Alzheimer advocates visit Washington to seek funding


Dear Editor,
Where were you on April 2? Do you remember what you did?  I can tell you exactly what I was doing and who I spoke with and more importantly the subject of my conversation.
I was in Washington, D.C., along with 1200 Alzheimer’ Advocates turning the town purple and turning the conversation to Alzheimer’s disease. No one was red or blue, each of us, male or female, regardless of the state you were from, was purple.
Our purpose was to seek financial funding to be given to the National Institute of Health (NIH) for Alzheimer research to find a cure for this deadly disease. My group of 13 Advocates visited Senator Tammy Duckworth’s office and four Congressional Representatives, one of which was U.S. Congressman Adam Kinzinger.  
This year we asked each Representative and Senator to support legislation that will provide researchers, healthcare professionals, caregivers and individuals with the educational tools and resources necessary to meaningfully combat Alzheimer’s disease. We urged them to support additional funding for Alzheimer research because without a cure, Alzheimer and other related dementia diseases, robs a person of their memory.  
Doing nothing is not an option. At the current rate the cost of care will bankrupt the U.S. Treasury. The cost of today’s research will reduce future costs and save lives and minds. According to the Alzheimer’s Association, Alzheimer’s cost taxpayers more than $22 million dollars every hour.
The meeting with my U.S. Congressional Representative, Adam Kinzinger, was positive. Each ask was met with a positive response. He indicated he would support additional funding for Alzheimer research and support passage of a bill which would help educate clinicians on Alzheimer and dementia care planning services through Medicare.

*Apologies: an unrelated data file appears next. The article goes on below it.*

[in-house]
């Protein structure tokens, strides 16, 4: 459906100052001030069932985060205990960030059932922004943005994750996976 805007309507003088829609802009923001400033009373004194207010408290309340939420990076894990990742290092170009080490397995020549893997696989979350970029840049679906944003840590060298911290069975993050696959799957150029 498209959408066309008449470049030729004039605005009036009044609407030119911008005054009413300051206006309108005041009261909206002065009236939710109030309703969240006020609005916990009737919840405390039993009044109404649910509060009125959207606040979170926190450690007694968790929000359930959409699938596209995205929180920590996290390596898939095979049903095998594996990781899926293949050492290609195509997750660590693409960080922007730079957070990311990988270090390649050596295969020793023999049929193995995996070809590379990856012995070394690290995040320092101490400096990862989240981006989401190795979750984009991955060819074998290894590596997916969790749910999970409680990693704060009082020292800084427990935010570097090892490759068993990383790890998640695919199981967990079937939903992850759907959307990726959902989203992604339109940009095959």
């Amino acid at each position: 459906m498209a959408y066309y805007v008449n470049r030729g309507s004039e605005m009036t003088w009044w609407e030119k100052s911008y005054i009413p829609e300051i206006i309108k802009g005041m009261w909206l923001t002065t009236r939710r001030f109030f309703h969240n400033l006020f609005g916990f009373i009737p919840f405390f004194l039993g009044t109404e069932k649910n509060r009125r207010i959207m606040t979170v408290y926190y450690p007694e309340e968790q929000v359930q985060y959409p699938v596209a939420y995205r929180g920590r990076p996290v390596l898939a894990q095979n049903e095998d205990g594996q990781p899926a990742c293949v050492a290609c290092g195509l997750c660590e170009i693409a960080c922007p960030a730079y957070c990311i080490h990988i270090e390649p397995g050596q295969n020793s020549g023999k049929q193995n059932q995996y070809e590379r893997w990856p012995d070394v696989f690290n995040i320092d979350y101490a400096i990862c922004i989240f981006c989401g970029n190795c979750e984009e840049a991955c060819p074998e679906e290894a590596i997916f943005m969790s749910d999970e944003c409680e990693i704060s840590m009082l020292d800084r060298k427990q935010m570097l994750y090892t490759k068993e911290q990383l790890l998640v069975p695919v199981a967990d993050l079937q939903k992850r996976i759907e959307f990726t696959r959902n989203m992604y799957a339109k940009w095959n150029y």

Each of the 1,200 advocates can tell you how the Alzheimer disease or a dementia related disease has impacted their life…in a negative way. Alzheimer’s disease does not discriminate; male, female, minority, non-minority, rich or poor.
There is currently no cure. Once you get it, it never goes away. Some call it a death sentence. I implore you to contact your U.S. Congressional Representative or U.S. Senator today. Ask to them to support funding to find a cure. This newspaper publishes a list of Congressional and Senatorial contact information; call them, write, email, or text. If your Representative already supports additional Alzheimer funding, please say thank you.
If someone in your family, or a friend has been or is impacted by the Alzheimer’s disease, join the fight to help find a cure for Alzheimer disease, contact the Alzheimer Association at 800 272-3900.
Jerald Helland
Genoa

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